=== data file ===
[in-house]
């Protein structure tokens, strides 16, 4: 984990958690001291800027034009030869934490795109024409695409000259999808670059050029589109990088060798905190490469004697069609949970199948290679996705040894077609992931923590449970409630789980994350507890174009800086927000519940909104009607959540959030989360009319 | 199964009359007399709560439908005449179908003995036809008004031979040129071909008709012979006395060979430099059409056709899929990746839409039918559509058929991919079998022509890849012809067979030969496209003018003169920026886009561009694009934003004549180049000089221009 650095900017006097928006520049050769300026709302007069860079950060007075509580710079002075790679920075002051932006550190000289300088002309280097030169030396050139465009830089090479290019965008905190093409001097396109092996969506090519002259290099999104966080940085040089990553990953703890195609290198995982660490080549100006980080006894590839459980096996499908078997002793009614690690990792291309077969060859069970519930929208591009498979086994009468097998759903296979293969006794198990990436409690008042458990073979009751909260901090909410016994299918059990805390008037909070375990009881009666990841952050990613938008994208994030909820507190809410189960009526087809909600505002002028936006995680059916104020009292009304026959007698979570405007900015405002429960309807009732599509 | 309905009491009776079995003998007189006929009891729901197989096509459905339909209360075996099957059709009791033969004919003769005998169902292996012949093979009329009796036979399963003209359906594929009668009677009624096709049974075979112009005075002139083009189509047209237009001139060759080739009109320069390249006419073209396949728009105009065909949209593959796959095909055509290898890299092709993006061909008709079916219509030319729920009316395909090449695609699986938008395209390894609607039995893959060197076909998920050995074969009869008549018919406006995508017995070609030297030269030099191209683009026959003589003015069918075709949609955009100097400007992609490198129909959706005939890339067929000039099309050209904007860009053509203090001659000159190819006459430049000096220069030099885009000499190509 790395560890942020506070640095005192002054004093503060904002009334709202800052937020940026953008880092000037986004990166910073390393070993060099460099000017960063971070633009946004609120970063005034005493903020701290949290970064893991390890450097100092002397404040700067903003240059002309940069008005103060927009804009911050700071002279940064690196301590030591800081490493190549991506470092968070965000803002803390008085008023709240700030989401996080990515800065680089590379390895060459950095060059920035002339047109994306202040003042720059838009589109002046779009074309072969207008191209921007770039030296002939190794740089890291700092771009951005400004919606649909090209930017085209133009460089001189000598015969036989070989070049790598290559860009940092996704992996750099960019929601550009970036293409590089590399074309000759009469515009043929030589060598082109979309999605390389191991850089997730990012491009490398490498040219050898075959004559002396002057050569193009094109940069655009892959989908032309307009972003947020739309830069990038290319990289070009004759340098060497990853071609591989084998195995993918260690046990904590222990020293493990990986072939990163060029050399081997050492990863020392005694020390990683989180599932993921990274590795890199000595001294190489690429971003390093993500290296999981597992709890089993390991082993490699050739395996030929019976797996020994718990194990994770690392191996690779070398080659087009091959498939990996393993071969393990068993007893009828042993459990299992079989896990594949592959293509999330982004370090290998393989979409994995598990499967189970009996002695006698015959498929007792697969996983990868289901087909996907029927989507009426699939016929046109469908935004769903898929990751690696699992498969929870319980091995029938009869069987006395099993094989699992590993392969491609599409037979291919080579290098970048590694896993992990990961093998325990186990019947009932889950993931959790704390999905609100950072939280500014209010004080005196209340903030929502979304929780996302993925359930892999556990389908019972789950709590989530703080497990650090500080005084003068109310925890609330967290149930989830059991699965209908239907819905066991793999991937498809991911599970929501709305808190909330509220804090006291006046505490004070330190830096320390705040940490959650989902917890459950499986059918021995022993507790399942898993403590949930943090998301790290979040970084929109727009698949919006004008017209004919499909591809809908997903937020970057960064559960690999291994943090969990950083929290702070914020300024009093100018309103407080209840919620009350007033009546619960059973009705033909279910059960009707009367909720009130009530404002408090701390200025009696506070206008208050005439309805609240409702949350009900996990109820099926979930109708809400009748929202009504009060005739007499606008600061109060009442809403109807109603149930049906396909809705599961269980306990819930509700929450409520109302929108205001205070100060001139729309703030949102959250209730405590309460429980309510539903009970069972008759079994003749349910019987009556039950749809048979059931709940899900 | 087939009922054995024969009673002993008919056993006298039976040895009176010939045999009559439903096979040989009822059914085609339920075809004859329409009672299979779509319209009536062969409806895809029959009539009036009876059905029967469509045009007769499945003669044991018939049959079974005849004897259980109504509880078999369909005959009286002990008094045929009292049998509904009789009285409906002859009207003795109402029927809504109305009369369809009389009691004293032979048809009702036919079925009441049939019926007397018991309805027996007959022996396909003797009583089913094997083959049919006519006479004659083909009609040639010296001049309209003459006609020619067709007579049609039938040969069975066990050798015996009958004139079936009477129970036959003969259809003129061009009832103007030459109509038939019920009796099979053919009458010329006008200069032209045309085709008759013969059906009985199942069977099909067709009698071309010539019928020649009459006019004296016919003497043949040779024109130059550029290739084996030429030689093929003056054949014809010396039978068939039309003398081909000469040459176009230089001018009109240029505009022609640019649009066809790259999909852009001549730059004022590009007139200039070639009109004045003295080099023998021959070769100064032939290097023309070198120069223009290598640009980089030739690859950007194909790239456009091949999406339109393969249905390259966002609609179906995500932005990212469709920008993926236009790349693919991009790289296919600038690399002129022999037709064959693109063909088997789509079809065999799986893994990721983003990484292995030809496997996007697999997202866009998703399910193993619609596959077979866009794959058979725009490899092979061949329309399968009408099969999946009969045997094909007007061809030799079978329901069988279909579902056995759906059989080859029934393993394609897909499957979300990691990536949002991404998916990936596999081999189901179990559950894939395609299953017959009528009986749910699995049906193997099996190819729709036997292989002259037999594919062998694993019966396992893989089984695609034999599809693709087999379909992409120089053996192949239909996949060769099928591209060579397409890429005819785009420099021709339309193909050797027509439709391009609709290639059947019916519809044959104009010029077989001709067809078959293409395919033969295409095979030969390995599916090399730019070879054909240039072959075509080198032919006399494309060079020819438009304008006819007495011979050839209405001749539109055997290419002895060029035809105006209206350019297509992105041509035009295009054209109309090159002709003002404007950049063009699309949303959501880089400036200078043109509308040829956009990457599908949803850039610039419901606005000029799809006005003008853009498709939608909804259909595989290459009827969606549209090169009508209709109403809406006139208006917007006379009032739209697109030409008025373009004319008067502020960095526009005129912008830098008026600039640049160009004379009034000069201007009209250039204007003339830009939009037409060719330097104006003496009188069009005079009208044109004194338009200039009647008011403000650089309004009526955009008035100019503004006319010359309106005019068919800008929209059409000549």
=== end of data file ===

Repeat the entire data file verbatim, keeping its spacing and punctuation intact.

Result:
[in-house]
């Protein structure tokens, strides 16, 4: 984990958690001291800027034009030869934490795109024409695409000259999808670059050029589109990088060798905190490469004697069609949970199948290679996705040894077609992931923590449970409630789980994350507890174009800086927000519940909104009607959540959030989360009319 | 199964009359007399709560439908005449179908003995036809008004031979040129071909008709012979006395060979430099059409056709899929990746839409039918559509058929991919079998022509890849012809067979030969496209003018003169920026886009561009694009934003004549180049000089221009 650095900017006097928006520049050769300026709302007069860079950060007075509580710079002075790679920075002051932006550190000289300088002309280097030169030396050139465009830089090479290019965008905190093409001097396109092996969506090519002259290099999104966080940085040089990553990953703890195609290198995982660490080549100006980080006894590839459980096996499908078997002793009614690690990792291309077969060859069970519930929208591009498979086994009468097998759903296979293969006794198990990436409690008042458990073979009751909260901090909410016994299918059990805390008037909070375990009881009666990841952050990613938008994208994030909820507190809410189960009526087809909600505002002028936006995680059916104020009292009304026959007698979570405007900015405002429960309807009732599509 | 309905009491009776079995003998007189006929009891729901197989096509459905339909209360075996099957059709009791033969004919003769005998169902292996012949093979009329009796036979399963003209359906594929009668009677009624096709049974075979112009005075002139083009189509047209237009001139060759080739009109320069390249006419073209396949728009105009065909949209593959796959095909055509290898890299092709993006061909008709079916219509030319729920009316395909090449695609699986938008395209390894609607039995893959060197076909998920050995074969009869008549018919406006995508017995070609030297030269030099191209683009026959003589003015069918075709949609955009100097400007992609490198129909959706005939890339067929000039099309050209904007860009053509203090001659000159190819006459430049000096220069030099885009000499190509 790395560890942020506070640095005192002054004093503060904002009334709202800052937020940026953008880092000037986004990166910073390393070993060099460099000017960063971070633009946004609120970063005034005493903020701290949290970064893991390890450097100092002397404040700067903003240059002309940069008005103060927009804009911050700071002279940064690196301590030591800081490493190549991506470092968070965000803002803390008085008023709240700030989401996080990515800065680089590379390895060459950095060059920035002339047109994306202040003042720059838009589109002046779009074309072969207008191209921007770039030296002939190794740089890291700092771009951005400004919606649909090209930017085209133009460089001189000598015969036989070989070049790598290559860009940092996704992996750099960019929601550009970036293409590089590399074309000759009469515009043929030589060598082109979309999605390389191991850089997730990012491009490398490498040219050898075959004559002396002057050569193009094109940069655009892959989908032309307009972003947020739309830069990038290319990289070009004759340098060497990853071609591989084998195995993918260690046990904590222990020293493990990986072939990163060029050399081997050492990863020392005694020390990683989180599932993921990274590795890199000595001294190489690429971003390093993500290296999981597992709890089993390991082993490699050739395996030929019976797996020994718990194990994770690392191996690779070398080659087009091959498939990996393993071969393990068993007893009828042993459990299992079989896990594949592959293509999330982004370090290998393989979409994995598990499967189970009996002695006698015959498929007792697969996983990868289901087909996907029927989507009426699939016929046109469908935004769903898929990751690696699992498969929870319980091995029938009869069987006395099993094989699992590993392969491609599409037979291919080579290098970048590694896993992990990961093998325990186990019947009932889950993931959790704390999905609100950072939280500014209010004080005196209340903030929502979304929780996302993925359930892999556990389908019972789950709590989530703080497990650090500080005084003068109310925890609330967290149930989830059991699965209908239907819905066991793999991937498809991911599970929501709305808190909330509220804090006291006046505490004070330190830096320390705040940490959650989902917890459950499986059918021995022993507790399942898993403590949930943090998301790290979040970084929109727009698949919006004008017209004919499909591809809908997903937020970057960064559960690999291994943090969990950083929290702070914020300024009093100018309103407080209840919620009350007033009546619960059973009705033909279910059960009707009367909720009130009530404002408090701390200025009696506070206008208050005439309805609240409702949350009900996990109820099926979930109708809400009748929202009504009060005739007499606008600061109060009442809403109807109603149930049906396909809705599961269980306990819930509700929450409520109302929108205001205070100060001139729309703030949102959250209730405590309460429980309510539903009970069972008759079994003749349910019987009556039950749809048979059931709940899900 | 087939009922054995024969009673002993008919056993006298039976040895009176010939045999009559439903096979040989009822059914085609339920075809004859329409009672299979779509319209009536062969409806895809029959009539009036009876059905029967469509045009007769499945003669044991018939049959079974005849004897259980109504509880078999369909005959009286002990008094045929009292049998509904009789009285409906002859009207003795109402029927809504109305009369369809009389009691004293032979048809009702036919079925009441049939019926007397018991309805027996007959022996396909003797009583089913094997083959049919006519006479004659083909009609040639010296001049309209003459006609020619067709007579049609039938040969069975066990050798015996009958004139079936009477129970036959003969259809003129061009009832103007030459109509038939019920009796099979053919009458010329006008200069032209045309085709008759013969059906009985199942069977099909067709009698071309010539019928020649009459006019004296016919003497043949040779024109130059550029290739084996030429030689093929003056054949014809010396039978068939039309003398081909000469040459176009230089001018009109240029505009022609640019649009066809790259999909852009001549730059004022590009007139200039070639009109004045003295080099023998021959070769100064032939290097023309070198120069223009290598640009980089030739690859950007194909790239456009091949999406339109393969249905390259966002609609179906995500932005990212469709920008993926236009790349693919991009790289296919600038690399002129022999037709064959693109063909088997789509079809065999799986893994990721983003990484292995030809496997996007697999997202866009998703399910193993619609596959077979866009794959058979725009490899092979061949329309399968009408099969999946009969045997094909007007061809030799079978329901069988279909579902056995759906059989080859029934393993394609897909499957979300990691990536949002991404998916990936596999081999189901179990559950894939395609299953017959009528009986749910699995049906193997099996190819729709036997292989002259037999594919062998694993019966396992893989089984695609034999599809693709087999379909992409120089053996192949239909996949060769099928591209060579397409890429005819785009420099021709339309193909050797027509439709391009609709290639059947019916519809044959104009010029077989001709067809078959293409395919033969295409095979030969390995599916090399730019070879054909240039072959075509080198032919006399494309060079020819438009304008006819007495011979050839209405001749539109055997290419002895060029035809105006209206350019297509992105041509035009295009054209109309090159002709003002404007950049063009699309949303959501880089400036200078043109509308040829956009990457599908949803850039610039419901606005000029799809006005003008853009498709939608909804259909595989290459009827969606549209090169009508209709109403809406006139208006917007006379009032739209697109030409008025373009004319008067502020960095526009005129912008830098008026600039640049160009004379009034000069201007009209250039204007003339830009939009037409060719330097104006003496009188069009005079009208044109004194338009200039009647008011403000650089309004009526955009008035100019503004006319010359309106005019068919800008929209059409000549």